MILWAUKEE -- By the time the Brewers take the field Tuesday night against the Cardinals, a week will have passed since their last hit with a runner in scoring position. That fact surprised the team's top run producer."A week -- I didn't realize it was that long," said third baseman
MILWAUKEE -- By the time the Brewers take the field Tuesday night against the Cardinals, a week will have passed since their last hit with a runner in scoring position. That fact surprised the team's top run producer.
"A week -- I didn't realize it was that long," said third baseman Travis Shaw in the wake of Sunday's 4-2 loss to the Cubs at Miller Park. "A week without a hit with runners in scoring position, that's not really acceptable. We have to find a way to cash in on those opportunities."
They remained unable to do so Sunday, when Jett Bandy's groundout and Zach Davies' flyout with two runners aboard in the second inning represented the Brewers' only chances to snap a drought with runners in scoring position that grew to 0-for-18 in the series and 0-for-31 dating back to Domingo Santana's run-scoring single on Tuesday at Nationals Park.
That's a franchise record for clutch futility, surpassing 0-for-30 stretches for 1987's "Team Streak" and the 106-loss Brewers of 2002.
The Brewers have seen a 5 1/2-game lead over the Cubs turn into a 2 1/2-game deficit in the span of 15 days, largely because their run-production has dried up. Milwaukee was eighth in the Majors and fifth in the National League with 4.96 runs per game before the All-Star break, and is tied for 27th in the Majors and next-to-last in the NL with 3.5 runs per game since.
It remains home run or bust, and the home runs have dried up as well. The Brewers were fourth in MLB and led the NL with 1.52 homers per game before the break, and are 11th in the NL with 1.13 homers since. Couple that with a recent inability to find a base hit with a runner in scoring position, and you have a club that has lost 11 of its last 14 games.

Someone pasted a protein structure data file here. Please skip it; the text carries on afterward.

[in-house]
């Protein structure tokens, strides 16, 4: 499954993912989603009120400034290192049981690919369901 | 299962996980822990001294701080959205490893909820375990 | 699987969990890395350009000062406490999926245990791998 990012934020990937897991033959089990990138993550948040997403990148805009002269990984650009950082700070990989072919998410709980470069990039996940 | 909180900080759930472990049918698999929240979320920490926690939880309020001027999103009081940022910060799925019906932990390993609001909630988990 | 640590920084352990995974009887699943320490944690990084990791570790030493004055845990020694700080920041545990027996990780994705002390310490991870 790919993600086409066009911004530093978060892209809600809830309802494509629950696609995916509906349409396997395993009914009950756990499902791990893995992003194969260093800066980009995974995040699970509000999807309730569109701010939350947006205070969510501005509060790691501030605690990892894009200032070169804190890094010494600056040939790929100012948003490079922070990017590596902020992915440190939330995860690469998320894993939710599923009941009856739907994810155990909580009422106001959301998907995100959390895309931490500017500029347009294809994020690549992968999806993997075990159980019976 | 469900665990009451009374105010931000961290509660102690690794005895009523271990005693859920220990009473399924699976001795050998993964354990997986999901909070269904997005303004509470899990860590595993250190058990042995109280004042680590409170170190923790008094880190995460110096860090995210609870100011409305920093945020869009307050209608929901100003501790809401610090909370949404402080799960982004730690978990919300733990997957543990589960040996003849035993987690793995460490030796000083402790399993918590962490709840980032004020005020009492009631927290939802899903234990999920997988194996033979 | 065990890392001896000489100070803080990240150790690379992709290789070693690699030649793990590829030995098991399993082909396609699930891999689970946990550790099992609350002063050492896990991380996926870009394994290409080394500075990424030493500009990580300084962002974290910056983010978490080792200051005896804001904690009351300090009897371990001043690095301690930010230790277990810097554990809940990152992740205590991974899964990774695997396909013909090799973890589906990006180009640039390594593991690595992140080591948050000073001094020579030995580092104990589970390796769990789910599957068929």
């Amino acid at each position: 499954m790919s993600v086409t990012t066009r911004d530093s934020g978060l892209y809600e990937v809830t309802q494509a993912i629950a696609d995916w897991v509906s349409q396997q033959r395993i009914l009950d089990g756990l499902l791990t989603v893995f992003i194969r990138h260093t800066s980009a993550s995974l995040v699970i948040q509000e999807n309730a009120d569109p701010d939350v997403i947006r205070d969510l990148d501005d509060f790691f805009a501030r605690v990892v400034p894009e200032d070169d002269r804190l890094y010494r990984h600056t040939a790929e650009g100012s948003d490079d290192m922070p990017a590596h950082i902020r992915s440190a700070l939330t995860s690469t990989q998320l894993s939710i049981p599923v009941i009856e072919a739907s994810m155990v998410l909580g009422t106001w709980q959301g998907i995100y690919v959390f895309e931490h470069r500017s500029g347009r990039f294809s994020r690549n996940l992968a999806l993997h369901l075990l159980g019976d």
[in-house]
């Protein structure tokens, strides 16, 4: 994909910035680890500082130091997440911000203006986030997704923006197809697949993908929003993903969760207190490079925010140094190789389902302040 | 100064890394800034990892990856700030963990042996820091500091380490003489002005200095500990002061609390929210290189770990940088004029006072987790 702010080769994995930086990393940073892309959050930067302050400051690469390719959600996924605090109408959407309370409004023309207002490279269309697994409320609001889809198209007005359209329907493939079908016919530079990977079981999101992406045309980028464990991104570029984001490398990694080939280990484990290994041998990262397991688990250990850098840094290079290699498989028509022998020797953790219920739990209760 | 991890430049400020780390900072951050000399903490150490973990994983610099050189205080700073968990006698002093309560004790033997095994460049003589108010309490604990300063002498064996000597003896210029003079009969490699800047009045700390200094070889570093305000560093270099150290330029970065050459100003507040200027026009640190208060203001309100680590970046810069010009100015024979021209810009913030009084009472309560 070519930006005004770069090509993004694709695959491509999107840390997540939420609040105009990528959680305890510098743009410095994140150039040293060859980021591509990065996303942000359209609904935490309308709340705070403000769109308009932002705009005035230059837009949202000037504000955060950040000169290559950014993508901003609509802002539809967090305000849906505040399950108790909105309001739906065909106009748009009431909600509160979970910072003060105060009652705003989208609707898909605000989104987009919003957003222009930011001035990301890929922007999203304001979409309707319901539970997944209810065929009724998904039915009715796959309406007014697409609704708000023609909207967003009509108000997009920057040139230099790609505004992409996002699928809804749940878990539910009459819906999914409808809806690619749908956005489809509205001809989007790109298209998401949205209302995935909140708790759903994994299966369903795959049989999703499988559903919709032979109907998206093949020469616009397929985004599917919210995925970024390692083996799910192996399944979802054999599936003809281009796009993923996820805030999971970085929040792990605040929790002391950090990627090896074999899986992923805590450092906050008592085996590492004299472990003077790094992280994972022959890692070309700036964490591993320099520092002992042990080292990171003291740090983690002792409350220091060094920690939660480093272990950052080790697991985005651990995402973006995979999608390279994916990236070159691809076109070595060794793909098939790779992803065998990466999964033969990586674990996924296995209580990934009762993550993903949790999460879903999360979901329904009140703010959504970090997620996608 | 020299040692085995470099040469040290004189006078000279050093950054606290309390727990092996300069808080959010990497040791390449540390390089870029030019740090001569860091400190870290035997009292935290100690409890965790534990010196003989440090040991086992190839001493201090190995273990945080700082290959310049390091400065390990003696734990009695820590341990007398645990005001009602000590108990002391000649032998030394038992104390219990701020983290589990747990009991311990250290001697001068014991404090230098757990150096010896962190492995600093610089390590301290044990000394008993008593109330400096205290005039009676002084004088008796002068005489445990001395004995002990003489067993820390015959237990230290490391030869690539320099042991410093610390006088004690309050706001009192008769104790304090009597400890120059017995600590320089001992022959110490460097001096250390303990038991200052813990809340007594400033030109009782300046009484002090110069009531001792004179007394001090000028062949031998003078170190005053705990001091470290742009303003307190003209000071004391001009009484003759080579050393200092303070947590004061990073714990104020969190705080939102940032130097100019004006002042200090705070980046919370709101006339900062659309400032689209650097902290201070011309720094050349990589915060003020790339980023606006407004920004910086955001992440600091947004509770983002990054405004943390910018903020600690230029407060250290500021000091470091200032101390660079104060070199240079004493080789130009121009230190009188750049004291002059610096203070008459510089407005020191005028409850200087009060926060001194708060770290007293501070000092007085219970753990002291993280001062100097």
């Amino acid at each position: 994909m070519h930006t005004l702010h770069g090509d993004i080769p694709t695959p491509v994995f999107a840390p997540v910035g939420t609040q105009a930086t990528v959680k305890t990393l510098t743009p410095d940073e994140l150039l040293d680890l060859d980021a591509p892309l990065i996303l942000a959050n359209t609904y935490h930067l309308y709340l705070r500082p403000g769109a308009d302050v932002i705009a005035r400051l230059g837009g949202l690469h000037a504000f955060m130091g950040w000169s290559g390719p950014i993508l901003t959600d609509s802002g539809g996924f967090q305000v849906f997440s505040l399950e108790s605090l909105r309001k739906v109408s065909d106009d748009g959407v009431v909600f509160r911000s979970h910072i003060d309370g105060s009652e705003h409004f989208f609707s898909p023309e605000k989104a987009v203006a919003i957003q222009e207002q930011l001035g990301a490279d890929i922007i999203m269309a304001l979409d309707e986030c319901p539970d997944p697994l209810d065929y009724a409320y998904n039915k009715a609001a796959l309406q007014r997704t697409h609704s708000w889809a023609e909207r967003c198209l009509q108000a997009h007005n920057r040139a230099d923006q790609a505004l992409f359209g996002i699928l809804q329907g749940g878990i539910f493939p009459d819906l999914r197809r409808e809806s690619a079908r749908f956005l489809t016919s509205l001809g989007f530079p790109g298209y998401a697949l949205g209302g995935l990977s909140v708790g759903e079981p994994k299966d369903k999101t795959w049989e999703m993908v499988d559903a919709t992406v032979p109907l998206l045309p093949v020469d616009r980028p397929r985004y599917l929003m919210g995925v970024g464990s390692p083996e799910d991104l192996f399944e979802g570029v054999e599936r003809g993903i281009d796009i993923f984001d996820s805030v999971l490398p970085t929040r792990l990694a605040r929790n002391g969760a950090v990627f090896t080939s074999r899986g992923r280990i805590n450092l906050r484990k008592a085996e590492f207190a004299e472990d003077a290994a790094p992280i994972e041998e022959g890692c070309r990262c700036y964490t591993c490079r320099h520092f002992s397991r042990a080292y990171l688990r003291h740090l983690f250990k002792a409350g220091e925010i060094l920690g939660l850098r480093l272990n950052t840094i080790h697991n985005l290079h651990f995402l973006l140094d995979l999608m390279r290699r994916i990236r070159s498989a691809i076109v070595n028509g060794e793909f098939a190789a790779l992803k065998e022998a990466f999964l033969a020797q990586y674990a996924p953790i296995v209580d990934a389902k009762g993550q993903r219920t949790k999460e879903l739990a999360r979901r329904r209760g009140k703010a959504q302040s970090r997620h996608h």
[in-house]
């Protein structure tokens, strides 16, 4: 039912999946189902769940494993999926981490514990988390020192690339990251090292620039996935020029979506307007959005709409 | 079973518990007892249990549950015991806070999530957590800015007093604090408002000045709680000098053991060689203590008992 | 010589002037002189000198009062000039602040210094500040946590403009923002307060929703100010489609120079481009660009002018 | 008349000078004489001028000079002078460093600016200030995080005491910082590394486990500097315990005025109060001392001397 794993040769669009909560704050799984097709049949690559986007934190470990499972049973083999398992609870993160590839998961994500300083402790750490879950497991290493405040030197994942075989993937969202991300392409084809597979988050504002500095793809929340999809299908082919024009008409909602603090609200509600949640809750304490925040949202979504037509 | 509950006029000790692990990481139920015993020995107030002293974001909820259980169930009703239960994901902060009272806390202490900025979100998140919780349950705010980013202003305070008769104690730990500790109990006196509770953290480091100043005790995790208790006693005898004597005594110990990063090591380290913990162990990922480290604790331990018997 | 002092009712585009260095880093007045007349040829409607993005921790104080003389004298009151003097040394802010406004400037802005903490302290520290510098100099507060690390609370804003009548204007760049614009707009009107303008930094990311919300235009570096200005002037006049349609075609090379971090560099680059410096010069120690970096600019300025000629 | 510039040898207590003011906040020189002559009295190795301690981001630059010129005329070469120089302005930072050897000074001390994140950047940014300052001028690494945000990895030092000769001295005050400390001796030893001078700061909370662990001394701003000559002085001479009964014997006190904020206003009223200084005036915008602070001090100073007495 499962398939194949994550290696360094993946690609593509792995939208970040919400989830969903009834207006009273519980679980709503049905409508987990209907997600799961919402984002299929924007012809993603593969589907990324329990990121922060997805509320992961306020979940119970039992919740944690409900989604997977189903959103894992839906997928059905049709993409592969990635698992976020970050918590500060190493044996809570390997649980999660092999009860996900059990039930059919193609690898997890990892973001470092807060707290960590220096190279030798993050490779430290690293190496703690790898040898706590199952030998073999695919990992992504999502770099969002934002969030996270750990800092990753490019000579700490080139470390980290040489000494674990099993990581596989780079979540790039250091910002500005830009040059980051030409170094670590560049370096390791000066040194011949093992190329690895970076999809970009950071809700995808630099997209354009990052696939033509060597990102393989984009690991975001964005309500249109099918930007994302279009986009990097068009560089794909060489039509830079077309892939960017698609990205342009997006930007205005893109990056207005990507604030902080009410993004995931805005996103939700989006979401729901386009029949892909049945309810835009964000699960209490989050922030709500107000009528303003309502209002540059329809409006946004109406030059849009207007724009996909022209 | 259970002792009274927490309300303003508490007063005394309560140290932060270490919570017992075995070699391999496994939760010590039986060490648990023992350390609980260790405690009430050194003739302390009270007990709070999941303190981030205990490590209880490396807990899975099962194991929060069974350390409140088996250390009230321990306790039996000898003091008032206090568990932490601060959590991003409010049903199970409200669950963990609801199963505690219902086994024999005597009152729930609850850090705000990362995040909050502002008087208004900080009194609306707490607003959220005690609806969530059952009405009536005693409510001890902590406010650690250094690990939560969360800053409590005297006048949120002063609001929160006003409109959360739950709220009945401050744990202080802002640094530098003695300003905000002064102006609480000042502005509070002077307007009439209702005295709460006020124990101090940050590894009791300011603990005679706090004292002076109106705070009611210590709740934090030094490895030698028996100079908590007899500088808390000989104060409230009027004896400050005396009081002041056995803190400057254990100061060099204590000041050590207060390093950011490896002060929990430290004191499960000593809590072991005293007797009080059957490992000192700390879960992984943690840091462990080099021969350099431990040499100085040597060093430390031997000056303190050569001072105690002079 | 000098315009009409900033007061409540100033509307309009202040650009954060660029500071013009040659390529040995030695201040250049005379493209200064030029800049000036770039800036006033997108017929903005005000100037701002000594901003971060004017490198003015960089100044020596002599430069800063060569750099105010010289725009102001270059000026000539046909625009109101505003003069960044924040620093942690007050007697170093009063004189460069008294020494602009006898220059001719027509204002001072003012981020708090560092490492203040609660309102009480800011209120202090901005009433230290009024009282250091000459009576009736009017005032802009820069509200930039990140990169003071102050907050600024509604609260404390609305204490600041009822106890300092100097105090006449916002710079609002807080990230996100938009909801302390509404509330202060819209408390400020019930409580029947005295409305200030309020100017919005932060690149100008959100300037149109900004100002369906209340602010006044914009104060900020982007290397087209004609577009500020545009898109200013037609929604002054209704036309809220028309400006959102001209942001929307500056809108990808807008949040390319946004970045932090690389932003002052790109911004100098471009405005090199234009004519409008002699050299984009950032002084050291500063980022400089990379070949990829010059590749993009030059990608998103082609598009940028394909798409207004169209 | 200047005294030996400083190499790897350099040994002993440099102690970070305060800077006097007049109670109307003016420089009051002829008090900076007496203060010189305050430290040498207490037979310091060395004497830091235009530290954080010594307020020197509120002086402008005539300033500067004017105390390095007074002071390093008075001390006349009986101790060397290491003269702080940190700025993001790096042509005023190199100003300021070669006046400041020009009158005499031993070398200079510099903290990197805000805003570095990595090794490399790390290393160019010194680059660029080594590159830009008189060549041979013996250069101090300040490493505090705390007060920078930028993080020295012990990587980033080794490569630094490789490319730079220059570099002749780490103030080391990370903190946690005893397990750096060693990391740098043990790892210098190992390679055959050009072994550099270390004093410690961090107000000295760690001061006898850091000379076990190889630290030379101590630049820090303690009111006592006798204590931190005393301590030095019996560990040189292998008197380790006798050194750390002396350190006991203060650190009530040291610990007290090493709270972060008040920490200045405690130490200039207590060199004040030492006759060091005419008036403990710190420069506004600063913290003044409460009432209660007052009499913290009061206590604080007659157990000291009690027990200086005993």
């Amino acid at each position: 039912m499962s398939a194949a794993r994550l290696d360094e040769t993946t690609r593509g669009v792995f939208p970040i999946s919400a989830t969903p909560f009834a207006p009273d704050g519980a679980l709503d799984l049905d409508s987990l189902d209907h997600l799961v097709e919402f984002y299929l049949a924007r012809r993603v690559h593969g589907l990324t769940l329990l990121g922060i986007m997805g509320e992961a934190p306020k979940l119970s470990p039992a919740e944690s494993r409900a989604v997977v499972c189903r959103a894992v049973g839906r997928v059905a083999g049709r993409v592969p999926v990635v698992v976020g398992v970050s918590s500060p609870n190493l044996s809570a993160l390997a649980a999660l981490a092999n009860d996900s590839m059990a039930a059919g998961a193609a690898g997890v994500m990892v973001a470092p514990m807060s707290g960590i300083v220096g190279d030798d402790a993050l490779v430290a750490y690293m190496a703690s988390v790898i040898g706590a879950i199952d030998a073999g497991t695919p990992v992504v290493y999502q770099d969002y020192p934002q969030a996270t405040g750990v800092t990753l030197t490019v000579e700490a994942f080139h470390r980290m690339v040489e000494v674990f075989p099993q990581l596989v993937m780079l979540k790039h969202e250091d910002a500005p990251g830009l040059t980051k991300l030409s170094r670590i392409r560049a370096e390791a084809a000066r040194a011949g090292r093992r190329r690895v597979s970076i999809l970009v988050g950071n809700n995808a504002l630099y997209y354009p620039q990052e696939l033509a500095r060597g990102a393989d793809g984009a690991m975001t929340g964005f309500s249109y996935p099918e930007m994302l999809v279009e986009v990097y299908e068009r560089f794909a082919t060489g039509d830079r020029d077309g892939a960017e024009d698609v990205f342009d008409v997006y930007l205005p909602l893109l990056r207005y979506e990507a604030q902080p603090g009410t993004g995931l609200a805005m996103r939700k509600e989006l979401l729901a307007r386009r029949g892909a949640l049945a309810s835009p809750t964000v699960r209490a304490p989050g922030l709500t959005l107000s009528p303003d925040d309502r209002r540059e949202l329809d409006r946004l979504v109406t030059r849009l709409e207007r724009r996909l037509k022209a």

The timing of the Brewers' offensive outage is interesting. It came after they surged into the All-Star break with an 11-2 win over the Cubs at Wrigley Field, followed by a series win at Yankee Stadium that seemed to put Milwaukee on the national baseball map as a serious contender.
Could be it a case of young players, many of whom are playing in their first pennant race, thinking a bit too much?
"I don't see that as a sign for me," Brewers manager Craig Counsell said. "We've been incredibly efficient scoring runs. It's a little rough patch. We'll get out of it. I'm confident we'll score runs. That's something I feel really good about. I still think we're a good offensive team."
Said rookie outfielder Lewis Brinson, who was 0-for-8 in the series: "There are a lot of confident guys in here, a lot of young guys. A lot of guys haven't been through it yet, but I'm one of those guys and you just take it as a regular game. You try to slow the ballgame down."
The Brewers have an off-day Monday before the Cardinals come to Miller Park beginning Tuesday night. The Cardinals suddenly find themselves within two games of the 55-52 Brewers.
"I think it's just going to take one hit, one guy, one situation," Shaw said. "Somebody coming through in a big spot, and then hopefully it will snowball from there. Hitting is contagious. We just need to find an opportunity to break through."
Adam McCalvy has covered the Brewers for MLB.com since 2001. Follow him on Twitter @AdamMcCalvy, like him on Facebook and listen to his podcast.